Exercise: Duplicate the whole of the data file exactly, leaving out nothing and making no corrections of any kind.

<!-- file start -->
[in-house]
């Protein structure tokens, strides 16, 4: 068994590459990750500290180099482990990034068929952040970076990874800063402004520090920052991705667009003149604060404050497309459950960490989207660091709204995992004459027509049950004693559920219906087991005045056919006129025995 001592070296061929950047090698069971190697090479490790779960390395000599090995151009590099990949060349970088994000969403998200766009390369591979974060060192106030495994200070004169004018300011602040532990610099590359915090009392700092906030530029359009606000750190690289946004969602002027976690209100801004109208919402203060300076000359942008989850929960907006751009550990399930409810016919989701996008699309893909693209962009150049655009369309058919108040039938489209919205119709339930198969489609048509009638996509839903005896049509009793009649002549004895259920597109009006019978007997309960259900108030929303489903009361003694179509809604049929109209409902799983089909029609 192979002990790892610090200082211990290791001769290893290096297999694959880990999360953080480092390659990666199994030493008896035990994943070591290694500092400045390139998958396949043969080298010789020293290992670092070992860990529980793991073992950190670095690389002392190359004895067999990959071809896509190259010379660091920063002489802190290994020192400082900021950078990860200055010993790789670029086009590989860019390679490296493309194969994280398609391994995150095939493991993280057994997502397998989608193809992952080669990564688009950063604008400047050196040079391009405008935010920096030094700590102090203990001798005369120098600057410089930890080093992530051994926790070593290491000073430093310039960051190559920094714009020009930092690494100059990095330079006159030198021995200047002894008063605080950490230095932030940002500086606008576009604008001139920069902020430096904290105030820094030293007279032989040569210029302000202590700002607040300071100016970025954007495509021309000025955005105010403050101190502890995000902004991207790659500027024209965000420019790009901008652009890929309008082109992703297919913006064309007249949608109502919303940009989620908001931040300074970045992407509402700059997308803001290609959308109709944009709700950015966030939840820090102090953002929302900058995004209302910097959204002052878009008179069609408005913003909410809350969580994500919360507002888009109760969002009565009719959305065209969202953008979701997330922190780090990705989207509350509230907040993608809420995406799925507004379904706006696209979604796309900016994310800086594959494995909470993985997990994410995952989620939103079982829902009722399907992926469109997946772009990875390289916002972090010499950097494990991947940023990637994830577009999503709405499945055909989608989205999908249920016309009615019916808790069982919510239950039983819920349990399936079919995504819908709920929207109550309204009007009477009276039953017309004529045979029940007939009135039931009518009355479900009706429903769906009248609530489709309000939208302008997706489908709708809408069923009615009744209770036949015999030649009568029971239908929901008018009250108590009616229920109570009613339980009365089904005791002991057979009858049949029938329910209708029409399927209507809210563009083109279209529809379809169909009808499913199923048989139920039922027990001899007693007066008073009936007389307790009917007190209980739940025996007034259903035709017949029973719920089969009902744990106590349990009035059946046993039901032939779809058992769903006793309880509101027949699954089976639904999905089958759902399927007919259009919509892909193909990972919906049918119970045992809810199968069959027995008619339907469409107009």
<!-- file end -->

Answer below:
[in-house]
């Protein structure tokens, strides 16, 4: 068994590459990750500290180099482990990034068929952040970076990874800063402004520090920052991705667009003149604060404050497309459950960490989207660091709204995992004459027509049950004693559920219906087991005045056919006129025995 001592070296061929950047090698069971190697090479490790779960390395000599090995151009590099990949060349970088994000969403998200766009390369591979974060060192106030495994200070004169004018300011602040532990610099590359915090009392700092906030530029359009606000750190690289946004969602002027976690209100801004109208919402203060300076000359942008989850929960907006751009550990399930409810016919989701996008699309893909693209962009150049655009369309058919108040039938489209919205119709339930198969489609048509009638996509839903005896049509009793009649002549004895259920597109009006019978007997309960259900108030929303489903009361003694179509809604049929109209409902799983089909029609 192979002990790892610090200082211990290791001769290893290096297999694959880990999360953080480092390659990666199994030493008896035990994943070591290694500092400045390139998958396949043969080298010789020293290992670092070992860990529980793991073992950190670095690389002392190359004895067999990959071809896509190259010379660091920063002489802190290994020192400082900021950078990860200055010993790789670029086009590989860019390679490296493309194969994280398609391994995150095939493991993280057994997502397998989608193809992952080669990564688009950063604008400047050196040079391009405008935010920096030094700590102090203990001798005369120098600057410089930890080093992530051994926790070593290491000073430093310039960051190559920094714009020009930092690494100059990095330079006159030198021995200047002894008063605080950490230095932030940002500086606008576009604008001139920069902020430096904290105030820094030293007279032989040569210029302000202590700002607040300071100016970025954007495509021309000025955005105010403050101190502890995000902004991207790659500027024209965000420019790009901008652009890929309008082109992703297919913006064309007249949608109502919303940009989620908001931040300074970045992407509402700059997308803001290609959308109709944009709700950015966030939840820090102090953002929302900058995004209302910097959204002052878009008179069609408005913003909410809350969580994500919360507002888009109760969002009565009719959305065209969202953008979701997330922190780090990705989207509350509230907040993608809420995406799925507004379904706006696209979604796309900016994310800086594959494995909470993985997990994410995952989620939103079982829902009722399907992926469109997946772009990875390289916002972090010499950097494990991947940023990637994830577009999503709405499945055909989608989205999908249920016309009615019916808790069982919510239950039983819920349990399936079919995504819908709920929207109550309204009007009477009276039953017309004529045979029940007939009135039931009518009355479900009706429903769906009248609530489709309000939208302008997706489908709708809408069923009615009744209770036949015999030649009568029971239908929901008018009250108590009616229920109570009613339980009365089904005791002991057979009858049949029938329910209708029409399927209507809210563009083109279209529809379809169909009808499913199923048989139920039922027990001899007693007066008073009936007389307790009917007190209980739940025996007034259903035709017949029973719920089969009902744990106590349990009035059946046993039901032939779809058992769903006793309880509101027949699954089976639904999905089958759902399927007919259009919509892909193909990972919906049918119970045992809810199968069959027995008619339907469409107009």